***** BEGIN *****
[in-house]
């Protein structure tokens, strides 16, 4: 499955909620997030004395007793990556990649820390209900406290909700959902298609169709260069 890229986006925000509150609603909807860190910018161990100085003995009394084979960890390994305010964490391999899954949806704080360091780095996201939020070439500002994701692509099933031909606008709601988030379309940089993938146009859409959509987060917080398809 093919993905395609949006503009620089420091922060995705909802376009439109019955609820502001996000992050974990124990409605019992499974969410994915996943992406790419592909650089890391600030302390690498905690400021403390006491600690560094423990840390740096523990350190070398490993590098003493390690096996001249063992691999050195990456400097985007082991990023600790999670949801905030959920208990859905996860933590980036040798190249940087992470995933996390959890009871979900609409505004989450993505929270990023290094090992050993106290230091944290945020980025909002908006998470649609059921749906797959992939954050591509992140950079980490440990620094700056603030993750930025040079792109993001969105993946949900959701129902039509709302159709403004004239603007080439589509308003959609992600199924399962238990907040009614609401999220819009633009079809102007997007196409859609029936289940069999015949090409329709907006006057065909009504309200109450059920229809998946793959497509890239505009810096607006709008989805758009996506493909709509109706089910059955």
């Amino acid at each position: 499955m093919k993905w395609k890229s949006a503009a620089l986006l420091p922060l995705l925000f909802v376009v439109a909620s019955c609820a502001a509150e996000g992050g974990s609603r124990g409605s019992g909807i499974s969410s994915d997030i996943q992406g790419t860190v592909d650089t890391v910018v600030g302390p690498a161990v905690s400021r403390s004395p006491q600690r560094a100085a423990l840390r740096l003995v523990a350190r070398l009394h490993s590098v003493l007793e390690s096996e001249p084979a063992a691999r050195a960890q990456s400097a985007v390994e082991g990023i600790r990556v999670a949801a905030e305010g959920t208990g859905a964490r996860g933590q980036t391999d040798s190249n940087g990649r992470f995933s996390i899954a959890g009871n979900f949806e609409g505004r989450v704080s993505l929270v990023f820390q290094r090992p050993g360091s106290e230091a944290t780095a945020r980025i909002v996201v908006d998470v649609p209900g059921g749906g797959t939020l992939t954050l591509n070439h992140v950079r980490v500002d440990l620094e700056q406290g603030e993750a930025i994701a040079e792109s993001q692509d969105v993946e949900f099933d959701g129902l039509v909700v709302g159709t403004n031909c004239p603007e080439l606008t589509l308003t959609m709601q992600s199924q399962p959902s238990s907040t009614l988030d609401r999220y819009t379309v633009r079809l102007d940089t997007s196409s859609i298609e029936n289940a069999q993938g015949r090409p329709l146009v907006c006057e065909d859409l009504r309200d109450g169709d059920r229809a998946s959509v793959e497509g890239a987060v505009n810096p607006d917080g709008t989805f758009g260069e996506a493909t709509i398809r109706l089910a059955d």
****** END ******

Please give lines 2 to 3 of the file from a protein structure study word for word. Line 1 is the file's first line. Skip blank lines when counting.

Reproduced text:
């Protein structure tokens, strides 16, 4: 499955909620997030004395007793990556990649820390209900406290909700959902298609169709260069 890229986006925000509150609603909807860190910018161990100085003995009394084979960890390994305010964490391999899954949806704080360091780095996201939020070439500002994701692509099933031909606008709601988030379309940089993938146009859409959509987060917080398809 093919993905395609949006503009620089420091922060995705909802376009439109019955609820502001996000992050974990124990409605019992499974969410994915996943992406790419592909650089890391600030302390690498905690400021403390006491600690560094423990840390740096523990350190070398490993590098003493390690096996001249063992691999050195990456400097985007082991990023600790999670949801905030959920208990859905996860933590980036040798190249940087992470995933996390959890009871979900609409505004989450993505929270990023290094090992050993106290230091944290945020980025909002908006998470649609059921749906797959992939954050591509992140950079980490440990620094700056603030993750930025040079792109993001969105993946949900959701129902039509709302159709403004004239603007080439589509308003959609992600199924399962238990907040009614609401999220819009633009079809102007997007196409859609029936289940069999015949090409329709907006006057065909009504309200109450059920229809998946793959497509890239505009810096607006709008989805758009996506493909709509109706089910059955």
């Amino acid at each position: 499955m093919k993905w395609k890229s949006a503009a620089l986006l420091p922060l995705l925000f909802v376009v439109a909620s019955c609820a502001a509150e996000g992050g974990s609603r124990g409605s019992g909807i499974s969410s994915d997030i996943q992406g790419t860190v592909d650089t890391v910018v600030g302390p690498a161990v905690s400021r403390s004395p006491q600690r560094a100085a423990l840390r740096l003995v523990a350190r070398l009394h490993s590098v003493l007793e390690s096996e001249p084979a063992a691999r050195a960890q990456s400097a985007v390994e082991g990023i600790r990556v999670a949801a905030e305010g959920t208990g859905a964490r996860g933590q980036t391999d040798s190249n940087g990649r992470f995933s996390i899954a959890g009871n979900f949806e609409g505004r989450v704080s993505l929270v990023f820390q290094r090992p050993g360091s106290e230091a944290t780095a945020r980025i909002v996201v908006d998470v649609p209900g059921g749906g797959t939020l992939t954050l591509n070439h992140v950079r980490v500002d440990l620094e700056q406290g603030e993750a930025i994701a040079e792109s993001q692509d969105v993946e949900f099933d959701g129902l039509v909700v709302g159709t403004n031909c004239p603007e080439l606008t589509l308003t959609m709601q992600s199924q399962p959902s238990s907040t009614l988030d609401r999220y819009t379309v633009r079809l102007d940089t997007s196409s859609i298609e029936n289940a069999q993938g015949r090409p329709l146009v907006c006057e065909d859409l009504r309200d109450g169709d059920r229809a998946s959509v793959e497509g890239a987060v505009n810096p607006d917080g709008t989805f758009g260069e996506a493909t709509i398809r109706l089910a059955d």